Posts Tagged ‘ravelry’

Secret Santa

Tuesday, December 11th, 2012

‘Tis the season for giving.  I love this time of year!  The weather gets colder, and it just seems sensible to wrap up in warm woolies.  I’ve been taking advantage of the long evenings to whip through a few gifts for the secret santa exchanges that I’m involved in.

My three high school classes are all exchanging gifts.  Each person is limited to $5 to prepare their project.  These limits have brought up all sorts of discussions generally starting with “you can’t buy ANYTHING for $5″.  I am a firm believer in creating gifts.  For $5 you could bake cookies/cake etc, draw or paint a picture, or in my case, I choose to knit.  I’m curious to see what gifts get exchanged.  Last year my gift was a Christmas tree ornament and a can opener.  I still use the can opener to this day!

Here’s what I’ve made for my secret santa students:  Here’s a slightly modified version of the “End of May” hat (ravelry).  secret santaI knew that I didn’t have time to knit up the hat at the gauge that was specified, so I used heavier yarn (acrylic so it’s not itchy) and worked 3 pattern repeats rather than 4.  I also didn’t work the internal lining, but rather did ribbing for one hat and a Latvian braid for another.secret santa

The yarn is scrap from my stash.  The red is not actually red, but more of a “radioactive salmon” hot pink/orange colour, which seems to be quite fashionable amongst the youngsters these days.  This yarn was rescued from the GAP where it was used as part of a display, but going to be thrown out afterwards (shameful!).  I remember the day when a big bag with many balls of fluorescent yarn appeared in my office–thanks so much to Rachel for giving me some.

secret santaThe third gift I made is a pair of 100% wool mittens (Sean Sheep brand from Walmart, purchased AGES ago). It’s a very cozy softly spun single ply yarn that sometimes didn’t hold together under tension.  I knit these mitts with extra long cuffs, then decorated them with snowflakes embroidered on top.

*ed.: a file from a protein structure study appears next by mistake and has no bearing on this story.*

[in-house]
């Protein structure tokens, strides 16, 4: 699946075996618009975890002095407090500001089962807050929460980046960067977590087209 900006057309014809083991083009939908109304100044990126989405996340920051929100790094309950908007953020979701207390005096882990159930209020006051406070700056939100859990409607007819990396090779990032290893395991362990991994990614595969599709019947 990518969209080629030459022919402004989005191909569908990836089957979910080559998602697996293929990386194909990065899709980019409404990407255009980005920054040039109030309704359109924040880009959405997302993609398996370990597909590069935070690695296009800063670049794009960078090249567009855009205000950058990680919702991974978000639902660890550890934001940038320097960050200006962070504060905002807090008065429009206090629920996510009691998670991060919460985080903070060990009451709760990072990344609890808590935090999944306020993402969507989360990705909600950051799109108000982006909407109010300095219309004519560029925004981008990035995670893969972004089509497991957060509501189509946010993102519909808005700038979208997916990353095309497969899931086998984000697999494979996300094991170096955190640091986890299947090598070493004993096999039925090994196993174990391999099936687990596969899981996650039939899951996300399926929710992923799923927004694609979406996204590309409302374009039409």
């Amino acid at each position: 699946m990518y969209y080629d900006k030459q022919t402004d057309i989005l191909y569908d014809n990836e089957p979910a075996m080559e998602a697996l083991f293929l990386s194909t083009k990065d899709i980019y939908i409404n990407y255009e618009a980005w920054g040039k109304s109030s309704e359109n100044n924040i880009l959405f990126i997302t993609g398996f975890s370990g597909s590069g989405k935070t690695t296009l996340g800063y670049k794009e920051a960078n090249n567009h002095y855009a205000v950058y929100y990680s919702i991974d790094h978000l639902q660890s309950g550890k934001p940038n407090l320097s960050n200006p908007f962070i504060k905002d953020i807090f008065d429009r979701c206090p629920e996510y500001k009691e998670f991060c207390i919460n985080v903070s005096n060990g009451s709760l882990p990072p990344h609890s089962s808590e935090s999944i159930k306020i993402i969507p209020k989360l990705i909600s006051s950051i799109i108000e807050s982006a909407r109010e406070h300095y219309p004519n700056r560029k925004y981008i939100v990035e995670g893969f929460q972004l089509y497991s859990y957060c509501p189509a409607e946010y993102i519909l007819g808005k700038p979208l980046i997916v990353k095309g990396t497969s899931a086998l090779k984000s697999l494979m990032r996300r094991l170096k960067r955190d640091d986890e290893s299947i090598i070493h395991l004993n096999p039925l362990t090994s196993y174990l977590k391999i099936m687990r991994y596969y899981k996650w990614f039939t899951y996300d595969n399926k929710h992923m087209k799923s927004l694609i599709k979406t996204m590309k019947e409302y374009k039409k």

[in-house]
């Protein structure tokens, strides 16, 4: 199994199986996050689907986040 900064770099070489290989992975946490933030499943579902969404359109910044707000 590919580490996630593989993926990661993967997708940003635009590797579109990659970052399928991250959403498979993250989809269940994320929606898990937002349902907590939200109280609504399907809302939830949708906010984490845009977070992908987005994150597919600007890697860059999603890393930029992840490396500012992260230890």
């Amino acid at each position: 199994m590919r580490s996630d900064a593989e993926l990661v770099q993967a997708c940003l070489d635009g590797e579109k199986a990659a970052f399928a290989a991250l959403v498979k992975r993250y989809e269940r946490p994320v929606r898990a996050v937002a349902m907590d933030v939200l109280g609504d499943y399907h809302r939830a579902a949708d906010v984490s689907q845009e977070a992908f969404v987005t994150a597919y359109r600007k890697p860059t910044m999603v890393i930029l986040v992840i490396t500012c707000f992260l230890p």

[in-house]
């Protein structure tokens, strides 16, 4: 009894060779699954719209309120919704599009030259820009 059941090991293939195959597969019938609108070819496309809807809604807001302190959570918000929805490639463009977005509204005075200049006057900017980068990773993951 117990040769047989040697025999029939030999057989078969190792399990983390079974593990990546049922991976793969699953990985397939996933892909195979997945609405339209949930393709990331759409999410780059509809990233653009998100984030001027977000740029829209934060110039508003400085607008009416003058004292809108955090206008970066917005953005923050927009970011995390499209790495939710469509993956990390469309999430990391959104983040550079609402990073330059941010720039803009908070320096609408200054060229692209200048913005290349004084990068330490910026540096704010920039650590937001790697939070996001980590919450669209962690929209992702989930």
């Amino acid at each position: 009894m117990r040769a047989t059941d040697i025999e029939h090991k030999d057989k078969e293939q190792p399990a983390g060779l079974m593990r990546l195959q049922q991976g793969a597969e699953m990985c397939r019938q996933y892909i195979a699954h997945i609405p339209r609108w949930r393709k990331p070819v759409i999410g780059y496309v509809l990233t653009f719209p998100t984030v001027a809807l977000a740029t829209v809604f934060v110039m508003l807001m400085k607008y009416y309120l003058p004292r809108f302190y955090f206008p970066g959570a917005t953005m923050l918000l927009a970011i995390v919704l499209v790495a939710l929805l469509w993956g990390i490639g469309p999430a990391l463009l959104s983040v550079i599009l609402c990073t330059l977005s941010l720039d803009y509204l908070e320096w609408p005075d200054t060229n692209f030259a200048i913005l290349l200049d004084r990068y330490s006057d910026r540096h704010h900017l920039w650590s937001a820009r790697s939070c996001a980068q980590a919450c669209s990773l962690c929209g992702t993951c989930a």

I hope that my students realize that although their gifts cost me less than $5 to create, they are worth much more.  I invested my time, and my care to create something specially for them.  I have high hopes that teenagers can appreciate these gifts.

Julekuler-Norwegian Knitted Balls

Monday, December 10th, 2012

It’s rainy here these days.  We’ve only had one brief dusting of snow which was quickly washed away by showers.  All the rain is making me remember my experience in Norway.  There is some amazing knitting that originated in Norway, the entire Selbu tradition for instance.

I recall my visit to the Selbu knitting museum where a young boy working there on a summer job told me that the very intricate mittens were knit in a day by Altzheimer’s patients who had forgotten everything but mitten knitting.  I’m a little doubtful as to the truth of that story, but here’s another little bit of Norwegian knitting that could be done in a day.  From my poor translations of the Norwegian websites I’ve discovered that Julekuler are knit balls that are stuffed, and hung as Christmas decorations.

Here’s the pattern for the reindeers in love julekuler shown below. (ravelry)

julekulerI knit this one for my brother and his wife to celebrate their first married Christmas.  He has a thing for moose–reindeer are pretty close.

Two Norwegian guys Arne and Carlos have made many different Julekuler as seen below.

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Their pattern for the snowflake Julekuler is given on their site.  I made this one for my other brother and his wife for their first married Christmas.  snowflake

If you are counting down the days until Christmas and looking for a quick and interesting project, I recommend giving these a try.  They’re knit in the round with a gauge that creates a dense fabric so the stuffing doesn’t show through.  I’m sure there are lots of traditional motifs around, but I’m sure that a creative crafter could invent some non-traditional motifs.

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Happy knitting!

Dragon Baby Set

Sunday, December 2nd, 2012